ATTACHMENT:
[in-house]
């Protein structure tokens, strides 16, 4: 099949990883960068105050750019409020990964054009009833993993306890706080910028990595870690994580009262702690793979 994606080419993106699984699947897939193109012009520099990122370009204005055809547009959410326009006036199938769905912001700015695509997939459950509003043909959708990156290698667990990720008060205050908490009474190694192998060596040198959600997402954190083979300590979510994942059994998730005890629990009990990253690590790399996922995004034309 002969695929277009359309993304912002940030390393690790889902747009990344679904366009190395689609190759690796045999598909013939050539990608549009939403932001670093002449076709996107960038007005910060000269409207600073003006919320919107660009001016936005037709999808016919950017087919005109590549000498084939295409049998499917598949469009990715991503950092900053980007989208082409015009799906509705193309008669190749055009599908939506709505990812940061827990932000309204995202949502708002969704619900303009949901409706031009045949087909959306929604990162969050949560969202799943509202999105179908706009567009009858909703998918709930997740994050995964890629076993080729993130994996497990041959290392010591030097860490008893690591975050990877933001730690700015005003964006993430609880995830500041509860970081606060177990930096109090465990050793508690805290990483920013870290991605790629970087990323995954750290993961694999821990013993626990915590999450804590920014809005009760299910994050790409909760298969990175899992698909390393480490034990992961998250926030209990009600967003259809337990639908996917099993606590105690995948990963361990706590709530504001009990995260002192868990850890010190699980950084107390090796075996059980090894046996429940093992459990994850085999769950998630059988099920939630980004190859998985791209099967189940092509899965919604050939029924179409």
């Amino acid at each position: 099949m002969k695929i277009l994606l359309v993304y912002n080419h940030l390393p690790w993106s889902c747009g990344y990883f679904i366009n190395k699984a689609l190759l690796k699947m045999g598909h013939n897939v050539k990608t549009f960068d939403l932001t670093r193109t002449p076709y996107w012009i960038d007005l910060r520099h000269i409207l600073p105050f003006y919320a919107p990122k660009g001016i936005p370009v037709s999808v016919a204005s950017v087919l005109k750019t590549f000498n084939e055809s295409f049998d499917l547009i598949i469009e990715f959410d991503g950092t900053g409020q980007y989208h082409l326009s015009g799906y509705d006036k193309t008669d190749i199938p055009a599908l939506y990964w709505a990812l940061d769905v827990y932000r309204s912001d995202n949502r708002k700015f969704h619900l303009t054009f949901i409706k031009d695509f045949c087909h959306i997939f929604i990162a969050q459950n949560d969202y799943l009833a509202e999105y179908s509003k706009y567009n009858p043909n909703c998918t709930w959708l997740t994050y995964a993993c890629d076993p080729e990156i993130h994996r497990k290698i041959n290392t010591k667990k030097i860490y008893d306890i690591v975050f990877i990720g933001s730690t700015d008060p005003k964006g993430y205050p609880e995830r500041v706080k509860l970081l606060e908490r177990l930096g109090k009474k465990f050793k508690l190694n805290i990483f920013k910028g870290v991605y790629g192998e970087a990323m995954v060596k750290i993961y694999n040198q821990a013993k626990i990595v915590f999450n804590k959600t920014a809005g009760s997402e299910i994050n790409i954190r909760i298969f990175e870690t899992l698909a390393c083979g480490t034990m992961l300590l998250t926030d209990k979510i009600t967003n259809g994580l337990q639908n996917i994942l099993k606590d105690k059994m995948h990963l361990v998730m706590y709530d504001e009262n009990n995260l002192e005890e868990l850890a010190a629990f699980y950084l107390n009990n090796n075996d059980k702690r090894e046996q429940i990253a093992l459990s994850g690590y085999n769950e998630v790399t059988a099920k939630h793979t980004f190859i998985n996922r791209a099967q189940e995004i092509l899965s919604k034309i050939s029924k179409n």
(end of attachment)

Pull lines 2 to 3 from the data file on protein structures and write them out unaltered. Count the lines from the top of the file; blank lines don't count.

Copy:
């Protein structure tokens, strides 16, 4: 099949990883960068105050750019409020990964054009009833993993306890706080910028990595870690994580009262702690793979 994606080419993106699984699947897939193109012009520099990122370009204005055809547009959410326009006036199938769905912001700015695509997939459950509003043909959708990156290698667990990720008060205050908490009474190694192998060596040198959600997402954190083979300590979510994942059994998730005890629990009990990253690590790399996922995004034309 002969695929277009359309993304912002940030390393690790889902747009990344679904366009190395689609190759690796045999598909013939050539990608549009939403932001670093002449076709996107960038007005910060000269409207600073003006919320919107660009001016936005037709999808016919950017087919005109590549000498084939295409049998499917598949469009990715991503950092900053980007989208082409015009799906509705193309008669190749055009599908939506709505990812940061827990932000309204995202949502708002969704619900303009949901409706031009045949087909959306929604990162969050949560969202799943509202999105179908706009567009009858909703998918709930997740994050995964890629076993080729993130994996497990041959290392010591030097860490008893690591975050990877933001730690700015005003964006993430609880995830500041509860970081606060177990930096109090465990050793508690805290990483920013870290991605790629970087990323995954750290993961694999821990013993626990915590999450804590920014809005009760299910994050790409909760298969990175899992698909390393480490034990992961998250926030209990009600967003259809337990639908996917099993606590105690995948990963361990706590709530504001009990995260002192868990850890010190699980950084107390090796075996059980090894046996429940093992459990994850085999769950998630059988099920939630980004190859998985791209099967189940092509899965919604050939029924179409």
């Amino acid at each position: 099949m002969k695929i277009l994606l359309v993304y912002n080419h940030l390393p690790w993106s889902c747009g990344y990883f679904i366009n190395k699984a689609l190759l690796k699947m045999g598909h013939n897939v050539k990608t549009f960068d939403l932001t670093r193109t002449p076709y996107w012009i960038d007005l910060r520099h000269i409207l600073p105050f003006y919320a919107p990122k660009g001016i936005p370009v037709s999808v016919a204005s950017v087919l005109k750019t590549f000498n084939e055809s295409f049998d499917l547009i598949i469009e990715f959410d991503g950092t900053g409020q980007y989208h082409l326009s015009g799906y509705d006036k193309t008669d190749i199938p055009a599908l939506y990964w709505a990812l940061d769905v827990y932000r309204s912001d995202n949502r708002k700015f969704h619900l303009t054009f949901i409706k031009d695509f045949c087909h959306i997939f929604i990162a969050q459950n949560d969202y799943l009833a509202e999105y179908s509003k706009y567009n009858p043909n909703c998918t709930w959708l997740t994050y995964a993993c890629d076993p080729e990156i993130h994996r497990k290698i041959n290392t010591k667990k030097i860490y008893d306890i690591v975050f990877i990720g933001s730690t700015d008060p005003k964006g993430y205050p609880e995830r500041v706080k509860l970081l606060e908490r177990l930096g109090k009474k465990f050793k508690l190694n805290i990483f920013k910028g870290v991605y790629g192998e970087a990323m995954v060596k750290i993961y694999n040198q821990a013993k626990i990595v915590f999450n804590k959600t920014a809005g009760s997402e299910i994050n790409i954190r909760i298969f990175e870690t899992l698909a390393c083979g480490t034990m992961l300590l998250t926030d209990k979510i009600t967003n259809g994580l337990q639908n996917i994942l099993k606590d105690k059994m995948h990963l361990v998730m706590y709530d504001e009262n009990n995260l002192e005890e868990l850890a010190a629990f699980y950084l107390n009990n090796n075996d059980k702690r090894e046996q429940i990253a093992l459990s994850g690590y085999n769950e998630v790399t059988a099920k939630h793979t980004f190859i998985n996922r791209a099967q189940e995004i092509l899965s919604k034309i050939s029924k179409n």